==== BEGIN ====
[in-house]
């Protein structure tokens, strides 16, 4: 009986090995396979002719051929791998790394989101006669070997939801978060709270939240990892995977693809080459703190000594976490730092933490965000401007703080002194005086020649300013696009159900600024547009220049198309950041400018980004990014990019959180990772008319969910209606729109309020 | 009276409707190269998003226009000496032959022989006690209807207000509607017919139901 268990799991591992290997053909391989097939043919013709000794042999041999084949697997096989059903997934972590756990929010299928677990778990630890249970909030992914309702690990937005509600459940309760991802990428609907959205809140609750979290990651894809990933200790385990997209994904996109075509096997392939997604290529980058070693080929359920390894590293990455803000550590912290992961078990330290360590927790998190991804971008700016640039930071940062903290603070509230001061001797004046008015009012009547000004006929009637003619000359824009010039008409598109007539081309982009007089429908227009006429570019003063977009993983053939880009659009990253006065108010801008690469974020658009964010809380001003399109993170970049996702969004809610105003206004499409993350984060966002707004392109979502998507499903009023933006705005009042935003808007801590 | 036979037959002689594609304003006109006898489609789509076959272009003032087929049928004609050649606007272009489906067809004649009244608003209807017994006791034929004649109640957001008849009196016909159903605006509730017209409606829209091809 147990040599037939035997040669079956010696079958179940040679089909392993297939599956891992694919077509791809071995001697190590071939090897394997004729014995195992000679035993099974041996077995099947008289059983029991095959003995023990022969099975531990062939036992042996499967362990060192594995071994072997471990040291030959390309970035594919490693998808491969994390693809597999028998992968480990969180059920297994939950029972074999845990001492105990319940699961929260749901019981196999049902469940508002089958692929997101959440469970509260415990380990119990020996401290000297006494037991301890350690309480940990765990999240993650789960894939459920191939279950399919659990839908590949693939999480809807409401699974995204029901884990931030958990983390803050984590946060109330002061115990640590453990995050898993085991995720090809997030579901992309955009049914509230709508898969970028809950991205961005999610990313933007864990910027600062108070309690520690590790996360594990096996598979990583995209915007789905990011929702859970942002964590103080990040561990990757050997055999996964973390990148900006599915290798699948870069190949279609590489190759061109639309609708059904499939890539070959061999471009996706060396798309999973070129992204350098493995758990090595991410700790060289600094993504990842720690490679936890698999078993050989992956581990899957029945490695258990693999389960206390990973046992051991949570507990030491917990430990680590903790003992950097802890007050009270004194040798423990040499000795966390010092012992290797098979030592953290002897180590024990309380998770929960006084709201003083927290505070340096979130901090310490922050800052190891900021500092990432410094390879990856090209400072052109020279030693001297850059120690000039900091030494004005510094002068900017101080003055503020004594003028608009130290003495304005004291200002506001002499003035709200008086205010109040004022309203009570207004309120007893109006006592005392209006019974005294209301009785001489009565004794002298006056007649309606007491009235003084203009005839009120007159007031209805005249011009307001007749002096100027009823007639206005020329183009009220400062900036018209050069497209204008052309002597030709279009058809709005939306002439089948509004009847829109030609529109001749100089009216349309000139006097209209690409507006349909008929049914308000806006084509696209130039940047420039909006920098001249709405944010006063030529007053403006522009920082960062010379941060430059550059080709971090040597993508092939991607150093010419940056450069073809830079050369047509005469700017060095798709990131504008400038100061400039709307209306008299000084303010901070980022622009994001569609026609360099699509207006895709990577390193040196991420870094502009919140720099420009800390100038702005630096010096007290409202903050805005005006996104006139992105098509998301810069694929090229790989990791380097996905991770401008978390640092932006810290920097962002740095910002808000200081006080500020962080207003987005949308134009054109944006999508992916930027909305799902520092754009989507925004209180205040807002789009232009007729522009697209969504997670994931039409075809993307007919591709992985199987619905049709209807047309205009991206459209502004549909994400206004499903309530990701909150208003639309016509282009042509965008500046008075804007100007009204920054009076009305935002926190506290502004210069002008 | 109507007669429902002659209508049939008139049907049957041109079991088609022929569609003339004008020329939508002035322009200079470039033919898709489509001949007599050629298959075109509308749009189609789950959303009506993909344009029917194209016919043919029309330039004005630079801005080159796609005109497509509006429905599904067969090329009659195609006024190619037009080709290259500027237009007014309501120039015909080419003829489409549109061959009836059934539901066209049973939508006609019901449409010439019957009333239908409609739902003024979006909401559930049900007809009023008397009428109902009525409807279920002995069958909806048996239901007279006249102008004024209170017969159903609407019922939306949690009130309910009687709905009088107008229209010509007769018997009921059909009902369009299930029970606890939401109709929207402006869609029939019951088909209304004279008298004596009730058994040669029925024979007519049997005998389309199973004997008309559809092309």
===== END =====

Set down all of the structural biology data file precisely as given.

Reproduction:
[in-house]
């Protein structure tokens, strides 16, 4: 009986090995396979002719051929791998790394989101006669070997939801978060709270939240990892995977693809080459703190000594976490730092933490965000401007703080002194005086020649300013696009159900600024547009220049198309950041400018980004990014990019959180990772008319969910209606729109309020 | 009276409707190269998003226009000496032959022989006690209807207000509607017919139901 268990799991591992290997053909391989097939043919013709000794042999041999084949697997096989059903997934972590756990929010299928677990778990630890249970909030992914309702690990937005509600459940309760991802990428609907959205809140609750979290990651894809990933200790385990997209994904996109075509096997392939997604290529980058070693080929359920390894590293990455803000550590912290992961078990330290360590927790998190991804971008700016640039930071940062903290603070509230001061001797004046008015009012009547000004006929009637003619000359824009010039008409598109007539081309982009007089429908227009006429570019003063977009993983053939880009659009990253006065108010801008690469974020658009964010809380001003399109993170970049996702969004809610105003206004499409993350984060966002707004392109979502998507499903009023933006705005009042935003808007801590 | 036979037959002689594609304003006109006898489609789509076959272009003032087929049928004609050649606007272009489906067809004649009244608003209807017994006791034929004649109640957001008849009196016909159903605006509730017209409606829209091809 147990040599037939035997040669079956010696079958179940040679089909392993297939599956891992694919077509791809071995001697190590071939090897394997004729014995195992000679035993099974041996077995099947008289059983029991095959003995023990022969099975531990062939036992042996499967362990060192594995071994072997471990040291030959390309970035594919490693998808491969994390693809597999028998992968480990969180059920297994939950029972074999845990001492105990319940699961929260749901019981196999049902469940508002089958692929997101959440469970509260415990380990119990020996401290000297006494037991301890350690309480940990765990999240993650789960894939459920191939279950399919659990839908590949693939999480809807409401699974995204029901884990931030958990983390803050984590946060109330002061115990640590453990995050898993085991995720090809997030579901992309955009049914509230709508898969970028809950991205961005999610990313933007864990910027600062108070309690520690590790996360594990096996598979990583995209915007789905990011929702859970942002964590103080990040561990990757050997055999996964973390990148900006599915290798699948870069190949279609590489190759061109639309609708059904499939890539070959061999471009996706060396798309999973070129992204350098493995758990090595991410700790060289600094993504990842720690490679936890698999078993050989992956581990899957029945490695258990693999389960206390990973046992051991949570507990030491917990430990680590903790003992950097802890007050009270004194040798423990040499000795966390010092012992290797098979030592953290002897180590024990309380998770929960006084709201003083927290505070340096979130901090310490922050800052190891900021500092990432410094390879990856090209400072052109020279030693001297850059120690000039900091030494004005510094002068900017101080003055503020004594003028608009130290003495304005004291200002506001002499003035709200008086205010109040004022309203009570207004309120007893109006006592005392209006019974005294209301009785001489009565004794002298006056007649309606007491009235003084203009005839009120007159007031209805005249011009307001007749002096100027009823007639206005020329183009009220400062900036018209050069497209204008052309002597030709279009058809709005939306002439089948509004009847829109030609529109001749100089009216349309000139006097209209690409507006349909008929049914308000806006084509696209130039940047420039909006920098001249709405944010006063030529007053403006522009920082960062010379941060430059550059080709971090040597993508092939991607150093010419940056450069073809830079050369047509005469700017060095798709990131504008400038100061400039709307209306008299000084303010901070980022622009994001569609026609360099699509207006895709990577390193040196991420870094502009919140720099420009800390100038702005630096010096007290409202903050805005005006996104006139992105098509998301810069694929090229790989990791380097996905991770401008978390640092932006810290920097962002740095910002808000200081006080500020962080207003987005949308134009054109944006999508992916930027909305799902520092754009989507925004209180205040807002789009232009007729522009697209969504997670994931039409075809993307007919591709992985199987619905049709209807047309205009991206459209502004549909994400206004499903309530990701909150208003639309016509282009042509965008500046008075804007100007009204920054009076009305935002926190506290502004210069002008 | 109507007669429902002659209508049939008139049907049957041109079991088609022929569609003339004008020329939508002035322009200079470039033919898709489509001949007599050629298959075109509308749009189609789950959303009506993909344009029917194209016919043919029309330039004005630079801005080159796609005109497509509006429905599904067969090329009659195609006024190619037009080709290259500027237009007014309501120039015909080419003829489409549109061959009836059934539901066209049973939508006609019901449409010439019957009333239908409609739902003024979006909401559930049900007809009023008397009428109902009525409807279920002995069958909806048996239901007279006249102008004024209170017969159903609407019922939306949690009130309910009687709905009088107008229209010509007769018997009921059909009902369009299930029970606890939401109709929207402006869609029939019951088909209304004279008298004596009730058994040669029925024979007519049997005998389309199973004997008309559809092309």